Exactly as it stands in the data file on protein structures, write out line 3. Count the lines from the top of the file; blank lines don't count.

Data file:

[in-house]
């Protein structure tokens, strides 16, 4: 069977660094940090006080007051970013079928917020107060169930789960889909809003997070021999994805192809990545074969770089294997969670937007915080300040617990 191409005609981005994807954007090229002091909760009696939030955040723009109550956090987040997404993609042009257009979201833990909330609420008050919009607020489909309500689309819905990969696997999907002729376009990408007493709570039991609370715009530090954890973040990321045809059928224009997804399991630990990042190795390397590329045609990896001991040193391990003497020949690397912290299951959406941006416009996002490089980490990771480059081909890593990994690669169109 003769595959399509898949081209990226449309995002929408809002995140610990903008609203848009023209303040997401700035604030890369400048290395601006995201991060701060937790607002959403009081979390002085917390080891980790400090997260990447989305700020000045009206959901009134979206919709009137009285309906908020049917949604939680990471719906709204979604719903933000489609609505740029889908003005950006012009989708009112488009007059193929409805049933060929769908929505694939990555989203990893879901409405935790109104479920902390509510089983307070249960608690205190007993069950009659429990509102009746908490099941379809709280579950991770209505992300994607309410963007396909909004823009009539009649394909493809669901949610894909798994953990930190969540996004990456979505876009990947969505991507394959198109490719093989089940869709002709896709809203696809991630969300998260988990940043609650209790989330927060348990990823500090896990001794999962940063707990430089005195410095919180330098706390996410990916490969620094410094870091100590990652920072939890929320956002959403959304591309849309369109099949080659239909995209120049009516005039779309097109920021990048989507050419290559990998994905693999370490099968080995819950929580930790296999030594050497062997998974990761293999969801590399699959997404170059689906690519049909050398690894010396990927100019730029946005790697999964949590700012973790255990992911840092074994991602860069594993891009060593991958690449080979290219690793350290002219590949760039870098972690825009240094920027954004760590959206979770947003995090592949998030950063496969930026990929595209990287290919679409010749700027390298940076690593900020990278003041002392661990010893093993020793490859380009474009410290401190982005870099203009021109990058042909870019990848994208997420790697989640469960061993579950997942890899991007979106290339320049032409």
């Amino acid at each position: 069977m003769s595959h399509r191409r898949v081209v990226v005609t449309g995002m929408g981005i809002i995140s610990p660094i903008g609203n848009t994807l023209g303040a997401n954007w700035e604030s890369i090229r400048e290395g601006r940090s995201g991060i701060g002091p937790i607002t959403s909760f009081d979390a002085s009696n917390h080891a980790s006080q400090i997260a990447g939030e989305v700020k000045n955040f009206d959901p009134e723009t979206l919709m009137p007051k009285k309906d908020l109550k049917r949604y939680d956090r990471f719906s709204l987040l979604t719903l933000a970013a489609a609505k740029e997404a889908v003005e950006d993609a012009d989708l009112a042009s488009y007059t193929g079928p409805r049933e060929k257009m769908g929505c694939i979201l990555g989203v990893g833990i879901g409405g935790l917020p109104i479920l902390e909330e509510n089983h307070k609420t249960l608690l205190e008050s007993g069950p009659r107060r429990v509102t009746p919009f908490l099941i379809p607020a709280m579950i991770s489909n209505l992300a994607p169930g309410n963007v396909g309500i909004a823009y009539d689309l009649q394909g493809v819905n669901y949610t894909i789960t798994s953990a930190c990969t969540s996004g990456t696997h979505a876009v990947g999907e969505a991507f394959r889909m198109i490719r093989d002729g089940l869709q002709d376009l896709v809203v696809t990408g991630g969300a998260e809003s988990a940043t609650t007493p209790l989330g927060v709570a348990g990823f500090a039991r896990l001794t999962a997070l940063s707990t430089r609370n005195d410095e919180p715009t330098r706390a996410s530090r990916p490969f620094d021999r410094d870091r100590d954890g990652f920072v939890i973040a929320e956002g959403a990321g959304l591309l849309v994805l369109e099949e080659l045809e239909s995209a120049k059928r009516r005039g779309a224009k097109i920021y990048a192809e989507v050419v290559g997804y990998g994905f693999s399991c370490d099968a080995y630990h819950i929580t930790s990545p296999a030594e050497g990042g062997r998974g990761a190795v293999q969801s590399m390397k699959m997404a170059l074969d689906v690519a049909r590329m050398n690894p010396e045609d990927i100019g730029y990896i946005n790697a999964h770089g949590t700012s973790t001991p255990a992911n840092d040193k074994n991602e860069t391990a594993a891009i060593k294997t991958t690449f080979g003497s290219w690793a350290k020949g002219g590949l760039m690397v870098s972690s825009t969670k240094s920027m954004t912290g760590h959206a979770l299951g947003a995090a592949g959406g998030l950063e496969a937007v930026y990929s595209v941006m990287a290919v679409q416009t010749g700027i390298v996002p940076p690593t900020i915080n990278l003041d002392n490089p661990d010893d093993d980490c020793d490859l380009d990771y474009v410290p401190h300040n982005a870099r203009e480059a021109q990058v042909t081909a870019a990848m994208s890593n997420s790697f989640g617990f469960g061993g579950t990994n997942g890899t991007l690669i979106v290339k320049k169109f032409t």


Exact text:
């Amino acid at each position: 069977m003769s595959h399509r191409r898949v081209v990226v005609t449309g995002m929408g981005i809002i995140s610990p660094i903008g609203n848009t994807l023209g303040a997401n954007w700035e604030s890369i090229r400048e290395g601006r940090s995201g991060i701060g002091p937790i607002t959403s909760f009081d979390a002085s009696n917390h080891a980790s006080q400090i997260a990447g939030e989305v700020k000045n955040f009206d959901p009134e723009t979206l919709m009137p007051k009285k309906d908020l109550k049917r949604y939680d956090r990471f719906s709204l987040l979604t719903l933000a970013a489609a609505k740029e997404a889908v003005e950006d993609a012009d989708l009112a042009s488009y007059t193929g079928p409805r049933e060929k257009m769908g929505c694939i979201l990555g989203v990893g833990i879901g409405g935790l917020p109104i479920l902390e909330e509510n089983h307070k609420t249960l608690l205190e008050s007993g069950p009659r107060r429990v509102t009746p919009f908490l099941i379809p607020a709280m579950i991770s489909n209505l992300a994607p169930g309410n963007v396909g309500i909004a823009y009539d689309l009649q394909g493809v819905n669901y949610t894909i789960t798994s953990a930190c990969t969540s996004g990456t696997h979505a876009v990947g999907e969505a991507f394959r889909m198109i490719r093989d002729g089940l869709q002709d376009l896709v809203v696809t990408g991630g969300a998260e809003s988990a940043t609650t007493p209790l989330g927060v709570a348990g990823f500090a039991r896990l001794t999962a997070l940063s707990t430089r609370n005195d410095e919180p715009t330098r706390a996410s530090r990916p490969f620094d021999r410094d870091r100590d954890g990652f920072v939890i973040a929320e956002g959403a990321g959304l591309l849309v994805l369109e099949e080659l045809e239909s995209a120049k059928r009516r005039g779309a224009k097109i920021y990048a192809e989507v050419v290559g997804y990998g994905f693999s399991c370490d099968a080995y630990h819950i929580t930790s990545p296999a030594e050497g990042g062997r998974g990761a190795v293999q969801s590399m390397k699959m997404a170059l074969d689906v690519a049909r590329m050398n690894p010396e045609d990927i100019g730029y990896i946005n790697a999964h770089g949590t700012s973790t001991p255990a992911n840092d040193k074994n991602e860069t391990a594993a891009i060593k294997t991958t690449f080979g003497s290219w690793a350290k020949g002219g590949l760039m690397v870098s972690s825009t969670k240094s920027m954004t912290g760590h959206a979770l299951g947003a995090a592949g959406g998030l950063e496969a937007v930026y990929s595209v941006m990287a290919v679409q416009t010749g700027i390298v996002p940076p690593t900020i915080n990278l003041d002392n490089p661990d010893d093993d980490c020793d490859l380009d990771y474009v410290p401190h300040n982005a870099r203009e480059a021109q990058v042909t081909a870019a990848m994208s890593n997420s790697f989640g617990f469960g061993g579950t990994n997942g890899t991007l690669i979106v290339k320049k169109f032409t």